Esprit International v OHMI-Marc O’Polo
[2011] EUECJ T-22/10). Thus,
the Board of Appeal was not wrong in assessing the relevant public’s attention in
the present case as varying from medium to high.
The goods and
services concerned
The goods and services covered by Audimas’ mark were deemed at
least in part identical or similar to those covered by Audi’s earlier mark.
This conclusion was not disputed by the applicant and was approved by the GC.
The comparison of the
signs and the likelihood of confusion
The GC agreed with the Board’s ruling that the dominant
element of the applied-for mark was the fanciful term ‘audi’, since the second
verbal element of the applied-for mark, i.e. ‘mas’, was already well-known to
Spanish speakers and had a lower distinctive character. Moreover, the
figurative element of the brackets was not, in the GC’s view, ‘particularly original
or elaborate’. As such, it did not add anything ‘striking’ to the overall
impression created by it in the perception of the relevant public.
The visual similarity between the marks was reinforced by
the fact that both shared the ‘audi’ element which constitutes the earlier mark
and is found at the beginning of the applied-for mark. This is consistent with
previous case law, according to which the fact that a mark consists exclusively
of the earlier mark to which another word is attached is an indication of the
similarity between those two marks (see Fon
Wireless v EUIPO-Henniger
[2016] EUECJ T-777/14). On
the phonetic level, the degree of similarity between the marks was found to be essentially
‘greater than average’, notwithstanding the different pronunciation given to
the contested mark by the syllable ‘mas’. It is also a settled principle that
both verbally and phonetically the average consumer generally pays more
attention to the beginning of the mark than its ending, since the first part of
a trade mark normally has a greater impact than the final part (see L’Oréal v OHMI-SPA Monopole [2009] EUECJ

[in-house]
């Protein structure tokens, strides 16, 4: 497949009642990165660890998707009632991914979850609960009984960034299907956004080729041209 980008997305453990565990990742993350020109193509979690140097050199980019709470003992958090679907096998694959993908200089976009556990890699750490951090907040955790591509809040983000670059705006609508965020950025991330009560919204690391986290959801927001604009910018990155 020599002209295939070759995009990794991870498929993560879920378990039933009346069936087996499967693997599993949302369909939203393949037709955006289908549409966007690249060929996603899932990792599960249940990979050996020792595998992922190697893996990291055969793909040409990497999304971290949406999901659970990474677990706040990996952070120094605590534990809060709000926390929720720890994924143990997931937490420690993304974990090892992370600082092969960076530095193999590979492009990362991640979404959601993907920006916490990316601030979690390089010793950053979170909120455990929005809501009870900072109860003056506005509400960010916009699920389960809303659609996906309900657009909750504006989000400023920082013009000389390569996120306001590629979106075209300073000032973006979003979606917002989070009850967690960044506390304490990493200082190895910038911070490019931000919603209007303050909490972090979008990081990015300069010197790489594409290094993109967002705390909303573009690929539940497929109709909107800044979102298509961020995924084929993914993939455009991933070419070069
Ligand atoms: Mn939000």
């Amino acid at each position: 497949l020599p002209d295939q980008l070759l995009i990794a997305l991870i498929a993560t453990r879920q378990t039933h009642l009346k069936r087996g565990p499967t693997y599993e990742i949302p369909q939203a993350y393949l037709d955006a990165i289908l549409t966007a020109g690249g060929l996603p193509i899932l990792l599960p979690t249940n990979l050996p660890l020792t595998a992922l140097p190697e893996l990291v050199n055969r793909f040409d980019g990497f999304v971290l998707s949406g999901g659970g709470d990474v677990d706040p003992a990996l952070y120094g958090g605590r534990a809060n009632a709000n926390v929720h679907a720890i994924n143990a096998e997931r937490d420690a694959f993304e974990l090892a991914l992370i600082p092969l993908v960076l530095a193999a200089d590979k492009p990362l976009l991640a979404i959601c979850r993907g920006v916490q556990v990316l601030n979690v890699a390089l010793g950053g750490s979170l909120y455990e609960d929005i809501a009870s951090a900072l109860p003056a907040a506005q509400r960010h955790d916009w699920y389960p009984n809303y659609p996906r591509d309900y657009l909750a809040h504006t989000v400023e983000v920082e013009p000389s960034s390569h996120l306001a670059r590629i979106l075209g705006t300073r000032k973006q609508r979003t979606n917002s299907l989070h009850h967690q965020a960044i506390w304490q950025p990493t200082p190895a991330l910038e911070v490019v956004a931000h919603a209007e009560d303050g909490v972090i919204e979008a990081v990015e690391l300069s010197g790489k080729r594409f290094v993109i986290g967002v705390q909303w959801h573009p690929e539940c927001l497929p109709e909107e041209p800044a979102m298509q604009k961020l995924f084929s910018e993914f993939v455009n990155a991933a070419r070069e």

and Gappol Marzena Porczynska v EUIPO-Gap
[2017] EUECJ T-411/15).
Finally, the GC noted that the absence of conceptual similarities between the
two signs should not deflect attention from their substantial visual and
phonetic similarities and concluded that they were ‘broadly similar’.
In the GC’s view, the Board’s conclusion that the
Spanish-speaking part of the relevant public would eventually establish a link
between the contested mark and Audi could not be called into question. The
Board of Appeal had held, and the GC agreed, that it could not be ruled out
that the applied-for mark, with its element ‘mas’ attached to the word ‘audi’,
could be taken to identify an exclusive series of goods or services of the Audi
family of brands. The relevant public could perceive the ‘Audimas’ mark as a
‘particular variant’ of the earlier mark for a specific type of goods with a
positive quality. In light of the foregoing, the GC dismissed the applicant’s
In sum, the GC upheld the original EUIPO decision, ruling
that the applied-for mark by Audimas would likely be confused with Audi’s
earlier trademark. The upheld contested decision is undoubtedly a victory for
Audi, one of the world leaders in the automotive sector. On the other hand, Audimas
has become, since its incorporation in 1931, one of the market leaders in the
design and manufacture of sports and active lifestyle apparel in the Baltic